Session ends; Sine Die set for May 29

May 7, 2019 by

Session ends; Sine Die set for May 29

Moderate Republicans abandon efforts on Medicaid/KanCare expansion

KanCare expansion – an effort to provide health care to 150,000 uninsured working Kansans – failed late on May 4 as moderate Republican members of the Kansas House of Representatives abandoned a bipartisan effort to force a vote on the issue in the Senate.

A coalition of Democrats, moderate Republicans, and even some conservative rural Kansas representatives vowed to hold the budget hostage until Senate President Susan Wagle and Majority Leader Jim Denning allowed the full Senate to vote on HB 2066, the bill that would expand KanCare.

While more than 70% of Kansans and majorities in both the House and Senate support expansion, four recalcitrant legislators – Wagle, Denning, House Speaker Ron Ryckman, and House Majority Leader Dan Hawkins – oppose it and have used their power to control what bills will be allowed to be debated to stymie the will of the Legislature and the electorate.

When the House dug in on the issue, voting repeatedly to not adopt the budget but send it back to conference, Wagle, Denning, Ryckman and Hawkins tried to punish them by cutting vital parts of the budget. Their tactic didn’t work. But neither would Wagle nor Denning allow a vote.

Eventually Denning promised that the Senate would take the issue up in January of next year. With this “promise,” moderate House Republicans abandoned the effort and voted to approve the budget leaving only the Democrats along with moderate Republican Diana Dierks and conservative Republicans Jesse Burris, Randy Garber, Michael Houser, and Trevor Jacobs voting NO. Garber and Jacobs represent communities (Horton and Fort Scott respectively) in which hospitals have been forced to close in part due to the state’s failure to expand KanCare.

Sadly, the working poor now have their fate in the hands of a man, Jim Denning, who has suggested to the press that insurance isn’t that helpful (he says his wife almost died and she has insurance) and that the poor can just go to the emergency room if they have a problem. And Denning has used his position as Majority Leader to fight against expansion at every turn. Yet, we are supposed to trust that he will make sure it comes up for a vote in January.

While HB 2066 – the expansion bill – has passed the House and so continues to be “alive” for the 2020 session, we can expect Denning and the other anti-expansion leaders in the Senate to seek the addition of “poison pills” to the bill in their attempt to kill it. And of course the addition of just one amendment to the bill would make it subject to a conference committee which would be made up of four anti-expansion Republicans and two pro-expansion Democrats.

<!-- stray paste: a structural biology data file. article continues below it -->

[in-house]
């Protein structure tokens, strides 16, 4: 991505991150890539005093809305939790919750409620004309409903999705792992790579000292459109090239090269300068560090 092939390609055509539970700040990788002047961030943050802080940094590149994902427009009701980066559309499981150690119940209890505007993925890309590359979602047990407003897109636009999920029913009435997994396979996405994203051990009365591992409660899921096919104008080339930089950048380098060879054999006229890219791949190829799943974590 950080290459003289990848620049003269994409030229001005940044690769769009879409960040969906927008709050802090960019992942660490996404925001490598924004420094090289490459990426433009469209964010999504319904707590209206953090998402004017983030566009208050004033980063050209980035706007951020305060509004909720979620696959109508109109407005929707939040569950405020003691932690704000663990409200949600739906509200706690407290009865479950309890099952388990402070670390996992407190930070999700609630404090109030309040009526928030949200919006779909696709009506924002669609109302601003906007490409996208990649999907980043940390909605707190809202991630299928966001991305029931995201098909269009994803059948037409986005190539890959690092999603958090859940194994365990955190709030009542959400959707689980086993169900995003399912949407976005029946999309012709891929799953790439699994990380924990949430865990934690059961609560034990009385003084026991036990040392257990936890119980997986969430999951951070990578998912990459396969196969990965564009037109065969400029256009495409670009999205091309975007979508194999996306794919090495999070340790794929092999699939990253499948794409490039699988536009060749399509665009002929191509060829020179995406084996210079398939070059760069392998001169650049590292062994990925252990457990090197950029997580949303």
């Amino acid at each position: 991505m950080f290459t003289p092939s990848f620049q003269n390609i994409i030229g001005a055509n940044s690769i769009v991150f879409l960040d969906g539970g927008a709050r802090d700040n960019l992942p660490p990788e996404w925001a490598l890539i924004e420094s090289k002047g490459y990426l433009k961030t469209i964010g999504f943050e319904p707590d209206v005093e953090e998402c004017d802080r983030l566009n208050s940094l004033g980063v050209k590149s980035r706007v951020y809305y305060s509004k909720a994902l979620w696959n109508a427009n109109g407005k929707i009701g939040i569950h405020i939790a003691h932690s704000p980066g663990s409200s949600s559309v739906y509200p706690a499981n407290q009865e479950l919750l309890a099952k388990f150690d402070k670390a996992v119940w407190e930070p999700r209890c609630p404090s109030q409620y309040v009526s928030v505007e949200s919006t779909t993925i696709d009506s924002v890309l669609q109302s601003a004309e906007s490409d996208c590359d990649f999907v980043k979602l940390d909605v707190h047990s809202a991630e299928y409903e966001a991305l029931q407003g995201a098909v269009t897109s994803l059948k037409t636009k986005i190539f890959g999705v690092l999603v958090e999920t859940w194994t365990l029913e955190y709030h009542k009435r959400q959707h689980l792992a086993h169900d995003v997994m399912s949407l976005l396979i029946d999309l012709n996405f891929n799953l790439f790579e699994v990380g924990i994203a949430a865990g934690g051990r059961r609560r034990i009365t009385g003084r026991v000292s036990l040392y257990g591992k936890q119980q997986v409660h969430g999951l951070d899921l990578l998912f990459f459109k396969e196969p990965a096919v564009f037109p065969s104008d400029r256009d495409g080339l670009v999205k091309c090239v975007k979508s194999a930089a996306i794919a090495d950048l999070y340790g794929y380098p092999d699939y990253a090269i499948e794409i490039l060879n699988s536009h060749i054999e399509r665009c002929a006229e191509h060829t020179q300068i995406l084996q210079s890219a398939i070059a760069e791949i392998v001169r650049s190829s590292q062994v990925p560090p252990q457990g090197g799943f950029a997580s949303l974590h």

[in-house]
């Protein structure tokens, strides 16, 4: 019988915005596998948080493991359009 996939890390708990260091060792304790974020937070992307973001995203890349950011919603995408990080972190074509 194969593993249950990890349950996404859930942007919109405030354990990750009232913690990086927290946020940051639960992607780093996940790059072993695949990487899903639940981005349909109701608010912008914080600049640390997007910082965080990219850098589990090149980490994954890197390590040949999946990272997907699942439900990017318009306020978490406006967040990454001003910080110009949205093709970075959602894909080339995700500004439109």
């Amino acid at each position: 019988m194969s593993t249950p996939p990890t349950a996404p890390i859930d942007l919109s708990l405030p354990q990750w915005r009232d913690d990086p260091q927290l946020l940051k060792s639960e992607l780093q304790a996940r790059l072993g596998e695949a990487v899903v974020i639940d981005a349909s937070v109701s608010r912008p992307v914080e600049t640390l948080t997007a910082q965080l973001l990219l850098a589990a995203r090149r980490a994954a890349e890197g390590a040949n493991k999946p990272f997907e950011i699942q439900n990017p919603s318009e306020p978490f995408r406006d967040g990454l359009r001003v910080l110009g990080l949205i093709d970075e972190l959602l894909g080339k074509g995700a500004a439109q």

Given Denning’s “promise,” this would be our expectation – that the Senate put HB 2066 on the floor for a vote in January and that the bill will be on the Governor’s desk for her signature by February 1. This is only possible if Denning keeps his word and if moderate Republicans stand up firmly and demand that Wagle, Denning, Ryckman, and Hawkins stop their obstructionism.

Multi-National Corporations are the big winners

Picking winners and losers in the actions of this Legislature is easy.

The working poor lost – they will go at least another year without health care.

Multi-national corporations and the highest earning individuals are the winners. At the end of the session, the House and Senate adopted HB 2033, a somewhat watered down version of the massive corporate tax cut vetoed earlier in the session by Governor Laura Kelly. The bill will cost the state about $245 million over three years.

Some in the Legislature are trying to focus on a provision in the bill dealing with sales tax on groceries. Don’t be fooled – while this bill could reduce the sales tax on food, it is not guaranteed because a reduction in the food sales tax is tied to increases in collections of the compensating use tax. It those collections go up, the food sales tax might come down. If all the assumptions made in crafting the bill turn out to be correct, the food sales tax could drop from 6.5% today to 6.0% in 2021 and then to 5.4% in 2022.

So the bill contains guarantees for multi-national corporations and wishes for the rest of us. But it passed 83 to 41 in the House with one Republican (Pannbacker) voting NO and one Democrat (Pittman) voting YES and 27 to 13 in the Senate with two Republicans (Pilcher-Cook and Skubal) joining all the Democrats in voting NO.

We have yet to see if Governor Kelly vetoes this bill or not.

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Big Issues! Tax cuts, KanCare expansion, & School finance

Mar 7, 2019 by

Big Issues! Tax cuts, KanCare expansion, & School finance

It’s big-time under the dome these days (although the light committee schedule would appear to say otherwise).

We’ve spent much time reporting on Senate Bill 22, the budget-busting tax cut bill that passed the Kansas Senate on February 7. As it passed the Senate, the bill would cut taxes by about $190 million putting a budget out of reach that would fund schools, help the foster care system, fix the crisis in Kansas prisons, and restore highway funding. The Senate version would provide about $140 million in tax cuts for multi-national corporations and lets about 9% of Kansas individual taxpayers itemize their state income on taxes even if they can’t on their federal return at a cost of another $50 million.